27th Infantry Division (United States)

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27th Infantry Division (1917–54)
27th Armored Division (1954–67)
27th Infantry Division SSI.svg
27th Infantry Division shoulder sleeve insignia. The red stars depict the Orion constellation, punning on the surname of the division's World War I commander John F. O'Ryan. The Red circle on the outside is an "O", also for "O'Ryan". The letters inside form the monogram "NYD", for "New York Division".[1][2]
CountryUnited States
Branch United States Army
Nickname(s)"O'Ryan's Roughnecks"
"New York Division"
EngagementsWorld War I

World War II

Iraq War (as 27th Infantry Brigade Combat Team)
Major General John F. O'Ryan

The 27th Infantry Division was a unit of the Army National Guard in World War I and World War II. The division traces its history from the New York Division, formed originally in 1908. The 6th Division designation was changed to the 27th Division in July 1917.[3]


When the New York Division was organized in 1908, New York became the second state, after Pennsylvania, to structure its National Guard at such a high tactical level in peacetime.[4] The New York Division was called to active duty during the Mexican border crisis of 1916. While on federal duty, it was redesignated as the 6th Division in June 1916. It was released from active duty in December 1916, only to be recalled for World War I service in July 1917. The 6th Division was reorganized and redesignated as the 27th Division on 1 October 1917.[5]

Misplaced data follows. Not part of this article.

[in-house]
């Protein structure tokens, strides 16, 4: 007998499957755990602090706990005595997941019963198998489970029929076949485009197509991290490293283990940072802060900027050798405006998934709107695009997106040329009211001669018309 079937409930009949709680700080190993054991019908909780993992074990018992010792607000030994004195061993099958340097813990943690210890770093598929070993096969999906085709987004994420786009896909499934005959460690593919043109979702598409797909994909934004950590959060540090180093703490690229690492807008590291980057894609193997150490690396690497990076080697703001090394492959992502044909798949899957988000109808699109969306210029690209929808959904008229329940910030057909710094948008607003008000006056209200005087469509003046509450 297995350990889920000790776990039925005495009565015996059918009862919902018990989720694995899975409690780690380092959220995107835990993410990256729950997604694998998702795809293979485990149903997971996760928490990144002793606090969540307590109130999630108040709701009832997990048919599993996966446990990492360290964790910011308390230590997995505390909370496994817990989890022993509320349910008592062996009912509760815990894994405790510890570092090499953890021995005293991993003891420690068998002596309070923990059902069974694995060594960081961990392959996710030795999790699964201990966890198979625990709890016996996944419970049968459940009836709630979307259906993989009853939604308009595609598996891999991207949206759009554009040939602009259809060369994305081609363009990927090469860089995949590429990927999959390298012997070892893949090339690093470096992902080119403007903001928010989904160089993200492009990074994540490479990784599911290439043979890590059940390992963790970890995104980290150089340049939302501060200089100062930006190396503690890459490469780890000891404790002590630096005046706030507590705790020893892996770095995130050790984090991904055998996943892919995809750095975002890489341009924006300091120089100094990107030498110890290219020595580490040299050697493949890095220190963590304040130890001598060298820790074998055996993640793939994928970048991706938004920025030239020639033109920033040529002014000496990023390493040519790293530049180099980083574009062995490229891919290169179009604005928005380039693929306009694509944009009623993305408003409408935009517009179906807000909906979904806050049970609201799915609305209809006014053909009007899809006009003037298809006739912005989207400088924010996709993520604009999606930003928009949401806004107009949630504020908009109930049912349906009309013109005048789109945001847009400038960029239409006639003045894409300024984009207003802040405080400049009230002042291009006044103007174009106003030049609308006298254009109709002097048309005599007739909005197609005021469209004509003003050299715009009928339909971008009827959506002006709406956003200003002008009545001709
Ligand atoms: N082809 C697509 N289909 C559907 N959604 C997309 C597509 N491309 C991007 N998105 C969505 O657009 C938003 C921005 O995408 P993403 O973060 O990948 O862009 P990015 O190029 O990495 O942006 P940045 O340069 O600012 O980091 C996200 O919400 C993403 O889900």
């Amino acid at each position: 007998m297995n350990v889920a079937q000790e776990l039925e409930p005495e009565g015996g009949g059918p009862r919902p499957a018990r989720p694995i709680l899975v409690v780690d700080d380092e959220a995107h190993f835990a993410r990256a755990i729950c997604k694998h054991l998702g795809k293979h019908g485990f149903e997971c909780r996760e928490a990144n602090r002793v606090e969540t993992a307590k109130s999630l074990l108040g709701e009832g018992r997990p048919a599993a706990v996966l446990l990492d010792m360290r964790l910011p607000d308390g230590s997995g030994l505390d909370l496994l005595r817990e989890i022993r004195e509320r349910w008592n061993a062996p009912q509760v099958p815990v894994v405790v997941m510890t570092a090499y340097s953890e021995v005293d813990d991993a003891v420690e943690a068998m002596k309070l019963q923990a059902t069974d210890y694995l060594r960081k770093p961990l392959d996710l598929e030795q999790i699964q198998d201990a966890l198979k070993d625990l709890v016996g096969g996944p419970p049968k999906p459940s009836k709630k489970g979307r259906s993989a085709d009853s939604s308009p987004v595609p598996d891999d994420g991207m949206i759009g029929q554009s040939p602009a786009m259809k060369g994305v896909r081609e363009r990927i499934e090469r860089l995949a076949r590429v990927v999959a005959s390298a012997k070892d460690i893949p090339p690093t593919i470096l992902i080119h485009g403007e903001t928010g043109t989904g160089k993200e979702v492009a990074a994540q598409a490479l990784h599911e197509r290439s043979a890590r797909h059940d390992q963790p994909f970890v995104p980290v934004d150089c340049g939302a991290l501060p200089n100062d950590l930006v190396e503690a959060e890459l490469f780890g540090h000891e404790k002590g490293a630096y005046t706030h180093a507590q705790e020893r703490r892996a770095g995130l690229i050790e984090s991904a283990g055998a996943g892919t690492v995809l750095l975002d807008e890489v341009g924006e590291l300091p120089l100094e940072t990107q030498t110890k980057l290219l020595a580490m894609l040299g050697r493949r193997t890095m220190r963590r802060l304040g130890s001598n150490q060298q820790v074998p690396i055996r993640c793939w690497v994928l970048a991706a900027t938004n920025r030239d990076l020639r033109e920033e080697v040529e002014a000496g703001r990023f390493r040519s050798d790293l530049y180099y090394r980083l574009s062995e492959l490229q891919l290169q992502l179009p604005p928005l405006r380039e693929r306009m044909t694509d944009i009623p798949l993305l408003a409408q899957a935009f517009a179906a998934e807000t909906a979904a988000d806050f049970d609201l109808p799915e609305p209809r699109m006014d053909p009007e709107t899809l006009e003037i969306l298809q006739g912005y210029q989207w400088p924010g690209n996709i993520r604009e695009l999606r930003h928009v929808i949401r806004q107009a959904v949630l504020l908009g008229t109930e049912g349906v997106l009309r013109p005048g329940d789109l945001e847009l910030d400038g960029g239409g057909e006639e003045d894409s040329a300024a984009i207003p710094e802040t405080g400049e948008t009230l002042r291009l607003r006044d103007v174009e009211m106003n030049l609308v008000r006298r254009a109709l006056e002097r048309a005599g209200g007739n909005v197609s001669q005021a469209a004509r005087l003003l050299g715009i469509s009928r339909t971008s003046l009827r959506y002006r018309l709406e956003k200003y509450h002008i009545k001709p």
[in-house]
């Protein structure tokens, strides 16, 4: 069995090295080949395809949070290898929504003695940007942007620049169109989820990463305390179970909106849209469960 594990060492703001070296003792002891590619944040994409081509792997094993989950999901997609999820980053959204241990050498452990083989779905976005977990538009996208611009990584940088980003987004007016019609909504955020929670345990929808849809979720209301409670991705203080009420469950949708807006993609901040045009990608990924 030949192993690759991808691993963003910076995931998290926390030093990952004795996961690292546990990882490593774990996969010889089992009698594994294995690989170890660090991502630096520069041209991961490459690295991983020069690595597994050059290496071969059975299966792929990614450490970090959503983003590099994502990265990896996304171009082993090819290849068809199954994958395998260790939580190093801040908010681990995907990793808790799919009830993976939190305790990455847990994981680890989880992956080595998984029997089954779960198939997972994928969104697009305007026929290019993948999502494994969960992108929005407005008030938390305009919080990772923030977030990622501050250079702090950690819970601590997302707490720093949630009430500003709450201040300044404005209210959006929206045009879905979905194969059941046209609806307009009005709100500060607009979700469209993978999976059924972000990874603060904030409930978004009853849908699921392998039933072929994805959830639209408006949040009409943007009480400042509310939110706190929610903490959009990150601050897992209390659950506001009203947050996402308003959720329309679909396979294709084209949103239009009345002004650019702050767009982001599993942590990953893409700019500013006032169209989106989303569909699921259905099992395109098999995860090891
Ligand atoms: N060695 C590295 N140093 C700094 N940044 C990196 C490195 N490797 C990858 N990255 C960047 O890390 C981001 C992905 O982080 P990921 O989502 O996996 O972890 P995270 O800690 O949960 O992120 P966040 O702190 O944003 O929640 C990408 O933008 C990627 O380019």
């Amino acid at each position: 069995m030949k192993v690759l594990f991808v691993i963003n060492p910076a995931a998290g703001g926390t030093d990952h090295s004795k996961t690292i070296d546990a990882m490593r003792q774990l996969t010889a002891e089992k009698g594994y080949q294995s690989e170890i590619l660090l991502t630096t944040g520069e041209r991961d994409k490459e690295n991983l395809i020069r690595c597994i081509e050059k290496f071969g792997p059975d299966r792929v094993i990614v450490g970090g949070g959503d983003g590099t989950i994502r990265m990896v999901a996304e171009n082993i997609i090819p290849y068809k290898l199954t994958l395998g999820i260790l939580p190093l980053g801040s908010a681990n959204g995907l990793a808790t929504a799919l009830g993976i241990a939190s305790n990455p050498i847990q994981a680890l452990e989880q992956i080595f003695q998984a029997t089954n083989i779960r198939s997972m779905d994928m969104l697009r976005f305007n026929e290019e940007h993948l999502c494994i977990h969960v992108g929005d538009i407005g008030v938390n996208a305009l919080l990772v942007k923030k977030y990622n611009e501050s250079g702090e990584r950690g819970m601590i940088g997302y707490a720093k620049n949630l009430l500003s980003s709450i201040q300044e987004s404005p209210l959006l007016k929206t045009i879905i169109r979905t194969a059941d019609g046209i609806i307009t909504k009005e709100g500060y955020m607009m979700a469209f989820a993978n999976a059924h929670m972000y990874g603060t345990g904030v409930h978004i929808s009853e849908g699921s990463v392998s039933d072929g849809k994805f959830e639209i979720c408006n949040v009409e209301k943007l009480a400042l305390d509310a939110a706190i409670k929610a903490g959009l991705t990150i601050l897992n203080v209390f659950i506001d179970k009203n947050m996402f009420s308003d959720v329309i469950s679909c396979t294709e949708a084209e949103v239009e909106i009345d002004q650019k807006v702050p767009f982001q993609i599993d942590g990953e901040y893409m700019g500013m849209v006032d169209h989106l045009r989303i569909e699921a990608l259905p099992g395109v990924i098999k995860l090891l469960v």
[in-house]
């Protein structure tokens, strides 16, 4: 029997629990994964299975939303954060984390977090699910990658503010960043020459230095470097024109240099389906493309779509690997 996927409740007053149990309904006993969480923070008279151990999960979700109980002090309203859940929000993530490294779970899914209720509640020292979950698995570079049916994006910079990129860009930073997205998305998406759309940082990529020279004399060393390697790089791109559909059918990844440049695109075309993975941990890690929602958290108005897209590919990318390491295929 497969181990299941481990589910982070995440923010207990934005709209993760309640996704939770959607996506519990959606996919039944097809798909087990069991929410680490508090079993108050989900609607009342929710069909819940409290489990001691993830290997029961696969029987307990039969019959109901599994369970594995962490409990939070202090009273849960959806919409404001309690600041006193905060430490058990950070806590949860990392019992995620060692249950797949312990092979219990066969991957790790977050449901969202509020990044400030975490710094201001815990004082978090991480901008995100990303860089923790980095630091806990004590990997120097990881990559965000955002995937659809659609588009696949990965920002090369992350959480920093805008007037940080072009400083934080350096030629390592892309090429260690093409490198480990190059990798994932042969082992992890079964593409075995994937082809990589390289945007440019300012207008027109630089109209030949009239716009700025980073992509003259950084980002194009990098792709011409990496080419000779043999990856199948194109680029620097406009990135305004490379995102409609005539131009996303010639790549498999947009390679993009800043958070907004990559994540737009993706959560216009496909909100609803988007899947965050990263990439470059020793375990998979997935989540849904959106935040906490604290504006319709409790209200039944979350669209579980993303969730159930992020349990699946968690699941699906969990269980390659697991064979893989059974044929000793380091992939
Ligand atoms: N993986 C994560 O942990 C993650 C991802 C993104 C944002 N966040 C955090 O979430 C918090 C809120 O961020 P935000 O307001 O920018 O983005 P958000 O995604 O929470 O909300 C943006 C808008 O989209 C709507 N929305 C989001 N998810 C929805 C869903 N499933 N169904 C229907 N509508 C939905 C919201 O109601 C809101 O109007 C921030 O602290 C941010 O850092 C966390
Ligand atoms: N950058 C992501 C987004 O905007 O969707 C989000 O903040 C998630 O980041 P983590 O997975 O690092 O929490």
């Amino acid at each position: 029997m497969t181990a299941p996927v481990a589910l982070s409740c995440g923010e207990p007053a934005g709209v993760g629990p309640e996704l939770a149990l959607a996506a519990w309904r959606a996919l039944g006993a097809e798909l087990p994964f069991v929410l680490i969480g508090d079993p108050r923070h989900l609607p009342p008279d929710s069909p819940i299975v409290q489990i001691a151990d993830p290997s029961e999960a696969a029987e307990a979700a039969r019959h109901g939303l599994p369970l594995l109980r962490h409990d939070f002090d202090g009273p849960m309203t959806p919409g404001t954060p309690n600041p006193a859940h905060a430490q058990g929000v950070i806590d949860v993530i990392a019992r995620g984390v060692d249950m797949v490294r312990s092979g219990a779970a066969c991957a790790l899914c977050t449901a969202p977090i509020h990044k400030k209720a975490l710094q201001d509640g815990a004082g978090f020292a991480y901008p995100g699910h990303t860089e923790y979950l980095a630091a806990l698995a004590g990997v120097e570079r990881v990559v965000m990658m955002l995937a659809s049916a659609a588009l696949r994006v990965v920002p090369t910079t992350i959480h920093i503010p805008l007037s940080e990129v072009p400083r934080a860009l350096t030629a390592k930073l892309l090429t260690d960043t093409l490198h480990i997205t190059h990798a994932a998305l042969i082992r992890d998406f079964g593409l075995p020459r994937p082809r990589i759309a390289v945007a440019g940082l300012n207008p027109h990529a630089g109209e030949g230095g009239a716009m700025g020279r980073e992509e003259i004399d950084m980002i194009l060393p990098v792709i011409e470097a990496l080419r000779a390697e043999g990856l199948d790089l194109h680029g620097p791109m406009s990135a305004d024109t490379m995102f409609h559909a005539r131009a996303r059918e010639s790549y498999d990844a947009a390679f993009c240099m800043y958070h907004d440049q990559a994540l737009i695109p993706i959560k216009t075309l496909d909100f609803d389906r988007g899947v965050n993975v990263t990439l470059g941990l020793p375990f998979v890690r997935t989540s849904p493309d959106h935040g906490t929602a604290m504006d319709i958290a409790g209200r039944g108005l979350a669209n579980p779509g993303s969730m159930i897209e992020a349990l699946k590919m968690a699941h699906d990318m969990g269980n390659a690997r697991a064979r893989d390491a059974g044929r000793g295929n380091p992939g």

World War I[edit]


Following the declaration of war on the Central Powers by the United States, the division was called into federal service on 15 July 1917, and hastily recruited New Yorkers to increase its numbers.

The division was one of only three divisions formed from units entirely from a single state's National Guard; the other two being Illinois and Pennsylvania. However, not all New Yorkers served in the 27th.[6] Its initial strength was 991 officers and 27,114 enlisted men. The division's initial organization of three brigades with three infantry regiments each was carried over from the 6th Division

Prior to its departing to training, the division participated in a large send-off parade in New York City along 5th Avenue on 30 August 1917. The 7th Infantry Regiment was the first to leave for training on 11 September 1917, by train. The training was conducted at a purpose-built temporary facility at Camp Wadsworth, Spartanburg, South Carolina. Nearby hotels such as the Cleveland Hotel became centers for social life. The camp also housed seven YMCA Huts and a Knights of Columbus Hall. While the 27th had African-American service-men they were not permitted to enter the service organization clubs on base, which were segregated, until a black soldier's club was built in early 1918.[7]

On the march

In the spring of 1918, the division began its movement toward embarkation camps, and shipped out on 20 April 1918. The division's advance detachment left Hoboken on 2 May and arrived at Brest, France, 10 May 1918. Late in June the last units of the Twenty-Seventh Division had arrived safely overseas.